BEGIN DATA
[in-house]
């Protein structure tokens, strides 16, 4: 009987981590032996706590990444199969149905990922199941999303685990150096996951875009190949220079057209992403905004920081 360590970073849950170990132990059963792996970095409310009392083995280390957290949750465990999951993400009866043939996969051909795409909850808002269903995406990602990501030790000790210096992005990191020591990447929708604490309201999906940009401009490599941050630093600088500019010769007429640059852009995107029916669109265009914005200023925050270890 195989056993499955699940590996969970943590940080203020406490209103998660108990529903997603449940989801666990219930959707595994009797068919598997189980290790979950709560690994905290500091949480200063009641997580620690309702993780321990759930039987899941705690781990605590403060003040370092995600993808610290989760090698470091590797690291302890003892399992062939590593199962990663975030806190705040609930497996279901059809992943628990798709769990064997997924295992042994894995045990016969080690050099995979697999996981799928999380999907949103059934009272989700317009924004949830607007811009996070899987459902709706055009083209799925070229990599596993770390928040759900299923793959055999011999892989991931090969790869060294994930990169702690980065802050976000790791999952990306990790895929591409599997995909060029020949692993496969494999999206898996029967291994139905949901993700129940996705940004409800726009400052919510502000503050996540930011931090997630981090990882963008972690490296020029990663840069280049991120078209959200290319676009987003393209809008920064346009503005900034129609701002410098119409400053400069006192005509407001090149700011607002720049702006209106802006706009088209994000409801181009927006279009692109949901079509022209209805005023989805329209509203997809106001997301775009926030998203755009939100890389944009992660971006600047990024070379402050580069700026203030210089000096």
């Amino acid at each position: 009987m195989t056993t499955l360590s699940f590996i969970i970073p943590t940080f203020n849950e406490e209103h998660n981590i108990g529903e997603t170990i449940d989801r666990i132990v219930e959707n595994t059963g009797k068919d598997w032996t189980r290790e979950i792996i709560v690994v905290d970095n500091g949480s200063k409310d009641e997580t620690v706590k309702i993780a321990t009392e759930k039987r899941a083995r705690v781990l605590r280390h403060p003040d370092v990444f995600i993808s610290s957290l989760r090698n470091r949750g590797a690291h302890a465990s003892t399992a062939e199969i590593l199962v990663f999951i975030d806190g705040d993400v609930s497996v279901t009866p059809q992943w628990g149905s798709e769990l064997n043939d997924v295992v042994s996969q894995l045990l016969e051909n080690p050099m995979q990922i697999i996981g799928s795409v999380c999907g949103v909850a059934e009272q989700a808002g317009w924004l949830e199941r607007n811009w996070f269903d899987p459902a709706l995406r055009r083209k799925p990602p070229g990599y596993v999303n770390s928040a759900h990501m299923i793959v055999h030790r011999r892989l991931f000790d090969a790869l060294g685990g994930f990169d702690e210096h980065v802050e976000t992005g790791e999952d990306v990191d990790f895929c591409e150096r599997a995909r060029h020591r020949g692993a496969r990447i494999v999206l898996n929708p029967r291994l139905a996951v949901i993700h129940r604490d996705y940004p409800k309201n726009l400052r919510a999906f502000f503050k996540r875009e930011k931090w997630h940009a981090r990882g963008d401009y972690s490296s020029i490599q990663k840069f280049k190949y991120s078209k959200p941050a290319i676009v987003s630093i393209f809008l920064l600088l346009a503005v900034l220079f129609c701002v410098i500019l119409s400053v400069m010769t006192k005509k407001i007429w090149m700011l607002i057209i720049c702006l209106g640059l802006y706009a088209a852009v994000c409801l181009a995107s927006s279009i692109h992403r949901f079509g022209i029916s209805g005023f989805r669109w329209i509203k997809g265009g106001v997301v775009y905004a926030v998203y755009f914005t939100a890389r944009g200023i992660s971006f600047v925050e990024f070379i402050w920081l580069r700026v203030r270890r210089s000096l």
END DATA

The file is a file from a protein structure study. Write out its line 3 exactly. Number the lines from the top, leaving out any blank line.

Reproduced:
């Amino acid at each position: 009987m195989t056993t499955l360590s699940f590996i969970i970073p943590t940080f203020n849950e406490e209103h998660n981590i108990g529903e997603t170990i449940d989801r666990i132990v219930e959707n595994t059963g009797k068919d598997w032996t189980r290790e979950i792996i709560v690994v905290d970095n500091g949480s200063k409310d009641e997580t620690v706590k309702i993780a321990t009392e759930k039987r899941a083995r705690v781990l605590r280390h403060p003040d370092v990444f995600i993808s610290s957290l989760r090698n470091r949750g590797a690291h302890a465990s003892t399992a062939e199969i590593l199962v990663f999951i975030d806190g705040d993400v609930s497996v279901t009866p059809q992943w628990g149905s798709e769990l064997n043939d997924v295992v042994s996969q894995l045990l016969e051909n080690p050099m995979q990922i697999i996981g799928s795409v999380c999907g949103v909850a059934e009272q989700a808002g317009w924004l949830e199941r607007n811009w996070f269903d899987p459902a709706l995406r055009r083209k799925p990602p070229g990599y596993v999303n770390s928040a759900h990501m299923i793959v055999h030790r011999r892989l991931f000790d090969a790869l060294g685990g994930f990169d702690e210096h980065v802050e976000t992005g790791e999952d990306v990191d990790f895929c591409e150096r599997a995909r060029h020591r020949g692993a496969r990447i494999v999206l898996n929708p029967r291994l139905a996951v949901i993700h129940r604490d996705y940004p409800k309201n726009l400052r919510a999906f502000f503050k996540r875009e930011k931090w997630h940009a981090r990882g963008d401009y972690s490296s020029i490599q990663k840069f280049k190949y991120s078209k959200p941050a290319i676009v987003s630093i393209f809008l920064l600088l346009a503005v900034l220079f129609c701002v410098i500019l119409s400053v400069m010769t006192k005509k407001i007429w090149m700011l607002i057209i720049c702006l209106g640059l802006y706009a088209a852009v994000c409801l181009a995107s927006s279009i692109h992403r949901f079509g022209i029916s209805g005023f989805r669109w329209i509203k997809g265009g106001v997301v775009y905004a926030v998203y755009f914005t939100a890389r944009g200023i992660s971006f600047v925050e990024f070379i402050w920081l580069r700026v203030r270890r210089s000096l």